Can Janet Yellen drive EUR/USD to parity?

<p>The US Federal Reserve meeting is likely to Trump every other economic data point, at least in the first half of this week. The bank […]</p>

The US Federal Reserve meeting is likely to Trump every other economic data point, at least in the first half of this week. The bank is set to raise interest rates by 25 basis points on Wednesday, but considering the market is 100% expecting that (according to the Fed Funds Futures market), the key event will be Janet Yellen’s press conference and a hint of what’s to come from her in the future.

The market seems to be a bit behind the curve when it comes to the prospect of rate increases for next year, with a less than 10% chance that interest rates could rise to 1.5-1.75% by the end of 2017, which would only be one rate hike per quarter. Historically speaking, even that would be a mild rate hiking cycle. While Yellen is likely to be careful about committing to future rate hikes, a more confident economic outlook, and a sigh of relief that a Trump government is going to do the heavy lifting on growth for a while, could be enough to trigger a readjustment in the bond market.

Janet Yellen: the riskiest woman in finance

The threat of another leg lower in the bond market (an increase in bond yields) is very real, with 10-year treasury yields just 4 basis points away from 2.5%, the prospect of a breach of this key level is now in sight. If that happens, a move back to 2.6% for 10-year Treasuries is likely, which could be enough to trigger a sharp move higher in the dollar before year-end. 120.00 in USDJPY, anyone? How about parity in the euro? All of these things could become more likely if Yellen doesn’t hold back on Wednesday, since the bond market rout has been a key driver of the stronger dollar in recent months.

Can “good news” from Italy ease the euro rout?

Looking ahead, the euro is likely to be in focus this week. We noted last week in our spectacularly inaccurate ECB forecast, that euro downside could be limited. Well, a euro-killing ECB mild taper, and a 400 pip drop later; we’ve been forced to change our forecast. While we think we could see a mini recovery on Monday on the back of news that Unicredit has managed to raise nearly $4 bn of much-needed capital through the sale of its asset management unit, Pioneer, to Amundi, and a surprisingly quick announcement that former Foreign Minister Gentiloni is set to be the new Italian PM. On Sunday, the markets have gently sold the euro, perhaps we will see back to 1.05 in EURUSD, the low from 4th Dec, before any bounce back towards 1.06. However, we expect plenty of sellers to be waiting ahead of the Fed meeting. EURUSD 6-month option market volatility has risen to its highest level since  June, in a sign that the market could be looking for EURUSD parity in the first half of 2017.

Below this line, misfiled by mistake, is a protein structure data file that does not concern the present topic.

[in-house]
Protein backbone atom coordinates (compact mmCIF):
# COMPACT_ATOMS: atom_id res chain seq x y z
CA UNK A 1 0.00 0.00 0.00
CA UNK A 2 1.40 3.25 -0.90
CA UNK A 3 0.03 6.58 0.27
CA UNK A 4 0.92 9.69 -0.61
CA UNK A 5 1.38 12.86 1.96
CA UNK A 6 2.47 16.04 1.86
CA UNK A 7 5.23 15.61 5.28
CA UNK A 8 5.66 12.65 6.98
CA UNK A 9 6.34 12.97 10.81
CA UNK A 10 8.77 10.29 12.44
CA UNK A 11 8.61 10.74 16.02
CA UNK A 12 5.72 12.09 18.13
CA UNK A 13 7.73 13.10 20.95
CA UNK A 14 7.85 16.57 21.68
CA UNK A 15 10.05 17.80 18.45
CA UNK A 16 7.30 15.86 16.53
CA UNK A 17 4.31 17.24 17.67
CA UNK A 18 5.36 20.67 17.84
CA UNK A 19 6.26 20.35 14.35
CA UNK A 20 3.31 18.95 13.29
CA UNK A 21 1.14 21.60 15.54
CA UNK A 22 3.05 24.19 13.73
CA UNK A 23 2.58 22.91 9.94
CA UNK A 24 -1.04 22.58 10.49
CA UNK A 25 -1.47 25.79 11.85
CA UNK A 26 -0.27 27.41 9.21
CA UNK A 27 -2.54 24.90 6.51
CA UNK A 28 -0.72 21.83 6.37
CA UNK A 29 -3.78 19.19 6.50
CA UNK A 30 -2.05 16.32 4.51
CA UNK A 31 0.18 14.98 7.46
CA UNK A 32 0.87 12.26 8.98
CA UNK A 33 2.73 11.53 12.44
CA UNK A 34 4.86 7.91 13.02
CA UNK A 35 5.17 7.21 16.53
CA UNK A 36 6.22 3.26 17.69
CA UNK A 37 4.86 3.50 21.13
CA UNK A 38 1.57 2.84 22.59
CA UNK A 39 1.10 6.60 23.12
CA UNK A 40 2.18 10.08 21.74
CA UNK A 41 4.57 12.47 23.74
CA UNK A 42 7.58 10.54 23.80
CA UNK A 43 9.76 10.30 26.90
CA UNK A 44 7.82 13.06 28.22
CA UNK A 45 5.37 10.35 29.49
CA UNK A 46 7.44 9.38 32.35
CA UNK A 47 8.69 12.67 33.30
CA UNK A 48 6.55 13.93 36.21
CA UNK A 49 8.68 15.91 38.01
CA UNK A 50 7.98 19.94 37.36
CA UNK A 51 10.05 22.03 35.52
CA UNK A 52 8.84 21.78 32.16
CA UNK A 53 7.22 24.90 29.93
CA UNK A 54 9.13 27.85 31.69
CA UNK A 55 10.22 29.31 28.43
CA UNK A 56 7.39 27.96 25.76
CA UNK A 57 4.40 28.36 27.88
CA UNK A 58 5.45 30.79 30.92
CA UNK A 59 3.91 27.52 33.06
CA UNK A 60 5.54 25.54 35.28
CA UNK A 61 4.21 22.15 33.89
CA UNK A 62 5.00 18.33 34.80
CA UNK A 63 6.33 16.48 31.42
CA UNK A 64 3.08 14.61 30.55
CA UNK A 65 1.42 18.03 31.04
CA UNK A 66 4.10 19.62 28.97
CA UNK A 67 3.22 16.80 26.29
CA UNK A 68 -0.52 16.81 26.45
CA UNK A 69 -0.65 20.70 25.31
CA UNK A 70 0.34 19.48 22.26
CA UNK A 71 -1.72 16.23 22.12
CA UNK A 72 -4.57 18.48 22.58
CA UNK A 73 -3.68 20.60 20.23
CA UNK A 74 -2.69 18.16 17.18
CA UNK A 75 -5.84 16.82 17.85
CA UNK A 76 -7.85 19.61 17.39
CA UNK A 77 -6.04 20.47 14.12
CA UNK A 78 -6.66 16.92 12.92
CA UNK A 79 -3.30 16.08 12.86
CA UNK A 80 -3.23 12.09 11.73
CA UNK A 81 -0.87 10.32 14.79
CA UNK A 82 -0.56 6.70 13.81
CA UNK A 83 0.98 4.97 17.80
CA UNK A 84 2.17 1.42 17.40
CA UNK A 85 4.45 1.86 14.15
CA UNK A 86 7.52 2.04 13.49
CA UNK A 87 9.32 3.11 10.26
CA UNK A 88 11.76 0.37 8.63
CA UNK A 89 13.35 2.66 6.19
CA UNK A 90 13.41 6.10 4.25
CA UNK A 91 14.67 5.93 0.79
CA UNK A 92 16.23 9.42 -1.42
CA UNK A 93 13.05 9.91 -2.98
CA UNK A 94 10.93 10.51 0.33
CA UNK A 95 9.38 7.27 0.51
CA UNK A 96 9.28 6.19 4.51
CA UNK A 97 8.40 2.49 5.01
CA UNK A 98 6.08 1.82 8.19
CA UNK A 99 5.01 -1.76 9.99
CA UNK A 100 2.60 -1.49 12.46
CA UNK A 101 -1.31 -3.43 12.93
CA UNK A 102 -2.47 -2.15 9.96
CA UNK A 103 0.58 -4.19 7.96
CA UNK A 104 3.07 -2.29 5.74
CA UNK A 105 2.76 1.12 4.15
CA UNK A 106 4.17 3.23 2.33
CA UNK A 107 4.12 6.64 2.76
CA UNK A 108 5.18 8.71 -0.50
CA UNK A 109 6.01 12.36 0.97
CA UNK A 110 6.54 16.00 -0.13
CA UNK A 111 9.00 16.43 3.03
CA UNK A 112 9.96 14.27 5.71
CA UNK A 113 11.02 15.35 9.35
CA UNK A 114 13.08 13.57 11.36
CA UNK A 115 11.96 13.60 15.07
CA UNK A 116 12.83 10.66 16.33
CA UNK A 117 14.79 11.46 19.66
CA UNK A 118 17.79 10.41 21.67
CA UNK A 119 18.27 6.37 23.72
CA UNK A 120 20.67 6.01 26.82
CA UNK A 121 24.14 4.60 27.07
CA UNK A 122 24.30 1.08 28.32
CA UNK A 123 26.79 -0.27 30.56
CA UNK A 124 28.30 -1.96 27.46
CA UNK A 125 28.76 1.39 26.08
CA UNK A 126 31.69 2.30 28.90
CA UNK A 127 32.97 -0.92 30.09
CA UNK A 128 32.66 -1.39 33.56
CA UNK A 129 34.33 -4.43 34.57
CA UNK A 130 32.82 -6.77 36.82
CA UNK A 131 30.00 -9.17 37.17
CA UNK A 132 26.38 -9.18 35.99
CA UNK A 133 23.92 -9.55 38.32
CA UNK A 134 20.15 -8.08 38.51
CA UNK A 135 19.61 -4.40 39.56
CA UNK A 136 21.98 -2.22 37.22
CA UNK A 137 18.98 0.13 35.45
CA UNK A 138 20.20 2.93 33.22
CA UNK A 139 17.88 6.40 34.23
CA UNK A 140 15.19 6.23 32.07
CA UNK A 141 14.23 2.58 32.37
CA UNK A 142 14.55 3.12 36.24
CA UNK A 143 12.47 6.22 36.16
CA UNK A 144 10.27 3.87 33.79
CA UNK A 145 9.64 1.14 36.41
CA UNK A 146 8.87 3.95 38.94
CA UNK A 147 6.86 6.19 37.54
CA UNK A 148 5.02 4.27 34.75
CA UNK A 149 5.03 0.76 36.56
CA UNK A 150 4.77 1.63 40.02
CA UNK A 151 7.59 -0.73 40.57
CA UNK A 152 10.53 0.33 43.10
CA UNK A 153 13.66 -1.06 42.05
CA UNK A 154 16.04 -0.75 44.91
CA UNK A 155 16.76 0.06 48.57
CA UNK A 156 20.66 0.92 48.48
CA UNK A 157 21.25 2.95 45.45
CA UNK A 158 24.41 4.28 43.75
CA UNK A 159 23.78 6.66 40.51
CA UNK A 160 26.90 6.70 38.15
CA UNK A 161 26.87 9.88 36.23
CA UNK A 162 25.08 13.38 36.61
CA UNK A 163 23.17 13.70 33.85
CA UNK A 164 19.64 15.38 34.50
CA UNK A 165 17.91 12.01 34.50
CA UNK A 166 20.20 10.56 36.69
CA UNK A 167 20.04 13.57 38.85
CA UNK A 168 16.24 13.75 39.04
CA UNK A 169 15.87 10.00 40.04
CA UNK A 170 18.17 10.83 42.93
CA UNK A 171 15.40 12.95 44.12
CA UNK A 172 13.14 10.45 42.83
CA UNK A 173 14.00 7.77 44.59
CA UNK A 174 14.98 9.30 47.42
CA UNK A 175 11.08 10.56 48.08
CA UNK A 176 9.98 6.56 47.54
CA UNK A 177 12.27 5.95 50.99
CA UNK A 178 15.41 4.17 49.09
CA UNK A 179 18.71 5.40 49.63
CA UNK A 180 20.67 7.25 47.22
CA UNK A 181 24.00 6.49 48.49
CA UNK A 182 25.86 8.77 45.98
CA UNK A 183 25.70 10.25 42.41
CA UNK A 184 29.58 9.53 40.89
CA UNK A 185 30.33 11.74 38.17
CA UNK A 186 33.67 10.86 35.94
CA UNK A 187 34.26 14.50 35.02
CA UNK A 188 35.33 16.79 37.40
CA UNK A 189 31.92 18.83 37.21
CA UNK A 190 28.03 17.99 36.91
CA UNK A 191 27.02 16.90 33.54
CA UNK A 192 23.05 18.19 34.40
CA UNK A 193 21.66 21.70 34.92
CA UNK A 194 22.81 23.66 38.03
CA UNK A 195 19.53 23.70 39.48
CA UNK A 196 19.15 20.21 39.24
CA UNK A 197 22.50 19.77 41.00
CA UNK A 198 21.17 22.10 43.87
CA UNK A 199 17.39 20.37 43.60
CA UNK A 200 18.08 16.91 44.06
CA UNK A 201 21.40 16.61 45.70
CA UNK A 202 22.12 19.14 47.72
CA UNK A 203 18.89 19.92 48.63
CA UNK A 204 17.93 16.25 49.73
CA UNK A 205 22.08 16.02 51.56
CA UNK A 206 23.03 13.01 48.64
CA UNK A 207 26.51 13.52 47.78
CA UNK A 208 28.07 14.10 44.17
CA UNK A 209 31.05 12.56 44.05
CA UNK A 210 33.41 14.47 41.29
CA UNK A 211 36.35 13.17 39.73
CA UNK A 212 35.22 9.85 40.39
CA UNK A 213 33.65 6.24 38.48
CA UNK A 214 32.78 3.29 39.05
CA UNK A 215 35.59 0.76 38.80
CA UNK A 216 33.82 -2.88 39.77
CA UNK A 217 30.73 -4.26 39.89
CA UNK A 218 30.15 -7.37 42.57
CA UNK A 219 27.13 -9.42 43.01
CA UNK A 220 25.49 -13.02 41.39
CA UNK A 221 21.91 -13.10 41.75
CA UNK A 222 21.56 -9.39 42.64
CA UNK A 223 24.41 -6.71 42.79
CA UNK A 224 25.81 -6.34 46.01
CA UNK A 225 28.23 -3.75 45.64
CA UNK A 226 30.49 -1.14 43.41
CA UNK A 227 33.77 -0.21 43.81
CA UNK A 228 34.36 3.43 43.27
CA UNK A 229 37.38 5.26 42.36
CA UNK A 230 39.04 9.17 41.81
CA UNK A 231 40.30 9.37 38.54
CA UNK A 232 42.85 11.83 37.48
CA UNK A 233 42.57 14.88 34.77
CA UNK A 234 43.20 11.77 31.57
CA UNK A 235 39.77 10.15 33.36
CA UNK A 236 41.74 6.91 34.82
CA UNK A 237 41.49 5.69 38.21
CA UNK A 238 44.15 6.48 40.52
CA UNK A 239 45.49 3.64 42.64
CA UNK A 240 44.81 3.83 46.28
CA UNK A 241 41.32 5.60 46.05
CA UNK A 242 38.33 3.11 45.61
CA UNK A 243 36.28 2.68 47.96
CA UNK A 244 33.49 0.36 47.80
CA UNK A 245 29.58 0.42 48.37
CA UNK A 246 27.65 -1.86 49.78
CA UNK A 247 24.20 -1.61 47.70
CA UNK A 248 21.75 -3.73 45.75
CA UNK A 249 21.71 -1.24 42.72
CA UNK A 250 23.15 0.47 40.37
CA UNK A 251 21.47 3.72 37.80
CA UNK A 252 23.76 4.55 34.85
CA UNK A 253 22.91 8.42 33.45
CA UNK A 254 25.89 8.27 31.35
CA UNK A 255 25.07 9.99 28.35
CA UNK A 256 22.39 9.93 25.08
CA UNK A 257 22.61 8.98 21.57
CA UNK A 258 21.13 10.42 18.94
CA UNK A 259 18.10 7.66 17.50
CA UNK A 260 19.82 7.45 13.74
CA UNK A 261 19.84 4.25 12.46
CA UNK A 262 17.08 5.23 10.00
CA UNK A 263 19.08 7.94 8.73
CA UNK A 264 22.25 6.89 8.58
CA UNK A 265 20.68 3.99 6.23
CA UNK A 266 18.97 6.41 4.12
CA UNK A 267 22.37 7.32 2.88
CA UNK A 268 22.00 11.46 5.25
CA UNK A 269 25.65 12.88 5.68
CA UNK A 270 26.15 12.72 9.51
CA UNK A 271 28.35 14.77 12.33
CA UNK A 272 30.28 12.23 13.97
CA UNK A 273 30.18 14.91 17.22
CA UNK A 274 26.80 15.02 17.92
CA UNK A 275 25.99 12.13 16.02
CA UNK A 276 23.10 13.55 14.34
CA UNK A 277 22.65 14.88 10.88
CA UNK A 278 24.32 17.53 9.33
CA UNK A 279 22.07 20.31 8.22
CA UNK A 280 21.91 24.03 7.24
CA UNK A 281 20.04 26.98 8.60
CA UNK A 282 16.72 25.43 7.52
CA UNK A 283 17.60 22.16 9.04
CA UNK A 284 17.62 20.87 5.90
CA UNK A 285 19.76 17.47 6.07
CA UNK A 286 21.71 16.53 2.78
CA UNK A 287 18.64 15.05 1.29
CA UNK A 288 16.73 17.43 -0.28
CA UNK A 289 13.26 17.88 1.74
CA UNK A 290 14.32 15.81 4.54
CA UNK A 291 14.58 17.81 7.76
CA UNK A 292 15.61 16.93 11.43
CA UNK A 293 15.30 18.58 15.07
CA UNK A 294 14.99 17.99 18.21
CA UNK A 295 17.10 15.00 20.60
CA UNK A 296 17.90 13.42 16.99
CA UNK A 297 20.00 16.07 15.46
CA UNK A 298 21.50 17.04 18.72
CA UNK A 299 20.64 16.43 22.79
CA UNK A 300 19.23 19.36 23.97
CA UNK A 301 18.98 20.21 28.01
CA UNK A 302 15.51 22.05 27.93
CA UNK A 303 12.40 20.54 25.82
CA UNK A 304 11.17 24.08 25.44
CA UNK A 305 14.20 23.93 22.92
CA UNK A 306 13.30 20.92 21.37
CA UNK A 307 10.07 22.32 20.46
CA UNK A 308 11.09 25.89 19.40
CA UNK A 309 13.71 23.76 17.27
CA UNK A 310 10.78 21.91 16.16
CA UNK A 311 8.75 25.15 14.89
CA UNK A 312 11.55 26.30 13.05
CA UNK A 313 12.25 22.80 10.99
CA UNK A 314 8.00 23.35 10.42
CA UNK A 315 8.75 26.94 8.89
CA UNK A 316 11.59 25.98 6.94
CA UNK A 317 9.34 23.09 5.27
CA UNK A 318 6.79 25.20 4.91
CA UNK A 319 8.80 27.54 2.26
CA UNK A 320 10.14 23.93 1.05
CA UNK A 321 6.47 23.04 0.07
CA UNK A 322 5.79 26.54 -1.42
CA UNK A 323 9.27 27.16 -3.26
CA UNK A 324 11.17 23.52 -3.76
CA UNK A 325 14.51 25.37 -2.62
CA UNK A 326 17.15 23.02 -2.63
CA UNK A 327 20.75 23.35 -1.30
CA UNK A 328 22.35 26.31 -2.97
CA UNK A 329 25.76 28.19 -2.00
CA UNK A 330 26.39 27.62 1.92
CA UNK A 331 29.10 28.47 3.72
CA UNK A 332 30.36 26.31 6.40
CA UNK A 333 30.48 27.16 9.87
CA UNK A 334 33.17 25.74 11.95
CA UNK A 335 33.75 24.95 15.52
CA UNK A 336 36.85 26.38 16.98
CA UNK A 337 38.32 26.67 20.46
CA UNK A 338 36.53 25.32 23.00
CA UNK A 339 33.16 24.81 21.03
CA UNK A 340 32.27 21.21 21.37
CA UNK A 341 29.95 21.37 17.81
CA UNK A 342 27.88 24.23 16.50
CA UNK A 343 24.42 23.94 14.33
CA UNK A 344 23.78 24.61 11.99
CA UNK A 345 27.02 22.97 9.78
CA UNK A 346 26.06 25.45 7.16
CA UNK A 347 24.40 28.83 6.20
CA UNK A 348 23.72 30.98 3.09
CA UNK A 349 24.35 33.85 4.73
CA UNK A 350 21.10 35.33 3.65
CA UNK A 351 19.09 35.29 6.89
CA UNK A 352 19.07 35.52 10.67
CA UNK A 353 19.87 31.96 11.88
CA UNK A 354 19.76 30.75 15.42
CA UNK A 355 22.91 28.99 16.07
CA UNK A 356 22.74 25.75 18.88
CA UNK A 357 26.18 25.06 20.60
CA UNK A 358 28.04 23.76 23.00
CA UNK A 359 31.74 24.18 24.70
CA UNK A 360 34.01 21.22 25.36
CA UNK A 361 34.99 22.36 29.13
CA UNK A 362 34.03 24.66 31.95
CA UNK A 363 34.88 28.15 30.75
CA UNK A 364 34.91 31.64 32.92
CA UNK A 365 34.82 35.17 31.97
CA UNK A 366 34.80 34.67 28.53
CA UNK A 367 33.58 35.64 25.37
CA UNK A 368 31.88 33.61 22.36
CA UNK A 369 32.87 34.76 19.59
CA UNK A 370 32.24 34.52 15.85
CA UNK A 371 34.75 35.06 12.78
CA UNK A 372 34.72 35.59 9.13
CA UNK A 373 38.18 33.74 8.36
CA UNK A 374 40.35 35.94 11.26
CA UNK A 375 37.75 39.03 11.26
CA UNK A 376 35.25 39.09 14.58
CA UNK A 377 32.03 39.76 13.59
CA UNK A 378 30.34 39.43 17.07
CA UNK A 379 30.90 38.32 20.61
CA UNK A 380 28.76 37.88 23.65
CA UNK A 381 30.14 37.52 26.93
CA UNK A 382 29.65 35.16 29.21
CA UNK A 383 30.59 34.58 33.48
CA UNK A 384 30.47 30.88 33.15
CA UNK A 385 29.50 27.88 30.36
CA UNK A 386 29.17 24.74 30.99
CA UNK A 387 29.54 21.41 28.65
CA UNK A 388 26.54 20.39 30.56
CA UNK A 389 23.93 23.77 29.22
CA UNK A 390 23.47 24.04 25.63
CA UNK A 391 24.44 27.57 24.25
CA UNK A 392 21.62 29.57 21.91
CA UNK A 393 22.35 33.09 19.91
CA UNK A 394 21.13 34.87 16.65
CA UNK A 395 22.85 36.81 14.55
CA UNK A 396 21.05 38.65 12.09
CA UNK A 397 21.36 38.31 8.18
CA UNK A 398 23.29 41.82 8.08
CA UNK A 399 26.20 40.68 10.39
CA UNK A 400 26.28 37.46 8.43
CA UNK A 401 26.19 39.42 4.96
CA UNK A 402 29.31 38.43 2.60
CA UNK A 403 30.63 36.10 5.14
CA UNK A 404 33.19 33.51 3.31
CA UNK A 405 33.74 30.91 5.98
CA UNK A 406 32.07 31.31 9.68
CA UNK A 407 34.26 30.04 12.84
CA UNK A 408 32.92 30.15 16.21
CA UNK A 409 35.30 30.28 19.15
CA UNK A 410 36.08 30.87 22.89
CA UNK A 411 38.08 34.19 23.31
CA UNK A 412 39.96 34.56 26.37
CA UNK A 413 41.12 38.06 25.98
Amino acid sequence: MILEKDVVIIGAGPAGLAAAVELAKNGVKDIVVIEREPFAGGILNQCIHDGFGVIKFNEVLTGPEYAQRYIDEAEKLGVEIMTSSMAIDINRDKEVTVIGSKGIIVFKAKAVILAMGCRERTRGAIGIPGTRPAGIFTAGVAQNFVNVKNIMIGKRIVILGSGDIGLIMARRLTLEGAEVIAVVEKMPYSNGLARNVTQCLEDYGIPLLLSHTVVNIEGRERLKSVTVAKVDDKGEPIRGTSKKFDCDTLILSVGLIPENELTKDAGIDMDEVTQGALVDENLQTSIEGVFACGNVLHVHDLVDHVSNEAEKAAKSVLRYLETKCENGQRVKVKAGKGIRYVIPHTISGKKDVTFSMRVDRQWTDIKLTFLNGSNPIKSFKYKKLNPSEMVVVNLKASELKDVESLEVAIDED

Why our focus remains the Europe-US yield spreads

Our view that the German – US yield spread may not have further to go as it approaches its lowest ever level, was also incorrect last week. The yield spread did decline further, and is now a mere 20 bps from its lowest ever level at -2.3% Yellen will determine if this spread moves to a fresh record low. If it does in the coming days then the euro is doomed to return to parity, sooner rather than later. This is why the German – US yield spread will be our key one to watch during the Fed meeting.

Europe’s test: can it capitalise on the euro weakness?

In fairness, a move back to parity for EURUSD would be brilliant for the European economy. A weak currency and an anti-trade Trumpian US could make Europe a trade mecca, along with reviving productivity in the region. Of course, only time (and lots of it), will tell.

After reading AA Gill’s final column for the Sunday Times, and deeply regretting the fact that the Sunday Papers have become a bit more banal since this great man’s passing, there were a few things that are worth sharing from the business news:

  • Irwin Steltzer from the Times brought up the fact that Trump is not always good for business, just ask Boeing. He has picked his enemies in the corporate world, and they include Amazon and Silicon Valley (he hates Apple because of its production bases outside of the US). While he may do certain positive things for corporates: lower taxes, an amnesty on profits returned to the US from overseas, those fully engaged with the US equity bull run should be wary that the benefits need to be weighed alongside the negatives – his unpredictability, which could be a very dangerous disruptive force over the next four years.
  • Bloomberg noted that Italy’s new PM Gentiloni, is an “avatar of Renzi”. If he can form a government then it could be good news for Italian bonds, and its banking sector.
  • Monte dei Paschi hadn’t been nationalised as I wrote this, but if Qatar and co. didn’t come up with the $5bn cash the bank needs by the end of this month in order to comply with ECB regs during their negotiations this weekend, then it is likely to be put under state control on Monday. If this is done in an orderly fashion, and there aren’t too many losses for Italian retail investors in the bank’s bonds, then this event may not hit markets too hard at the start of a very important week.

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